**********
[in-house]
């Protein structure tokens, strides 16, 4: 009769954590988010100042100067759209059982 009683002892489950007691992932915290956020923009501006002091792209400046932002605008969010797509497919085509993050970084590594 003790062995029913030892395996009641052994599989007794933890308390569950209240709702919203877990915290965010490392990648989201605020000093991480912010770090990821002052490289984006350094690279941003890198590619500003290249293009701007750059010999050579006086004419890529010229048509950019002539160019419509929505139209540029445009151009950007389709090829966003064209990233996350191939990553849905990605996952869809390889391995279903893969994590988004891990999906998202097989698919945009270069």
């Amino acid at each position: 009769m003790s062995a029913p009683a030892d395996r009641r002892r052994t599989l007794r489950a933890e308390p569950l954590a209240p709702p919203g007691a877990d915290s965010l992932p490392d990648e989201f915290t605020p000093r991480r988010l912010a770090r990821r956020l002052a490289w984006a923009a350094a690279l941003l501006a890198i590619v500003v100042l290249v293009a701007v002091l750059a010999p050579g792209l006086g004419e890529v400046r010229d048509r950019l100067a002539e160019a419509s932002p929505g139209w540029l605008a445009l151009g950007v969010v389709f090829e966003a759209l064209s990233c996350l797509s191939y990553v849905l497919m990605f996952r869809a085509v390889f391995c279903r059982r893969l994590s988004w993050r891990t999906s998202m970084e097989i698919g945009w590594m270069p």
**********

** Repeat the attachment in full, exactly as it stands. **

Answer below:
[in-house]
């Protein structure tokens, strides 16, 4: 009769954590988010100042100067759209059982 009683002892489950007691992932915290956020923009501006002091792209400046932002605008969010797509497919085509993050970084590594 003790062995029913030892395996009641052994599989007794933890308390569950209240709702919203877990915290965010490392990648989201605020000093991480912010770090990821002052490289984006350094690279941003890198590619500003290249293009701007750059010999050579006086004419890529010229048509950019002539160019419509929505139209540029445009151009950007389709090829966003064209990233996350191939990553849905990605996952869809390889391995279903893969994590988004891990999906998202097989698919945009270069």
């Amino acid at each position: 009769m003790s062995a029913p009683a030892d395996r009641r002892r052994t599989l007794r489950a933890e308390p569950l954590a209240p709702p919203g007691a877990d915290s965010l992932p490392d990648e989201f915290t605020p000093r991480r988010l912010a770090r990821r956020l002052a490289w984006a923009a350094a690279l941003l501006a890198i590619v500003v100042l290249v293009a701007v002091l750059a010999p050579g792209l006086g004419e890529v400046r010229d048509r950019l100067a002539e160019a419509s932002p929505g139209w540029l605008a445009l151009g950007v969010v389709f090829e966003a759209l064209s990233c996350l797509s191939y990553v849905l497919m990605f996952r869809a085509v390889f391995c279903r059982r893969l994590s988004w993050r891990t999906s998202m970084e097989i698919g945009w590594m270069p």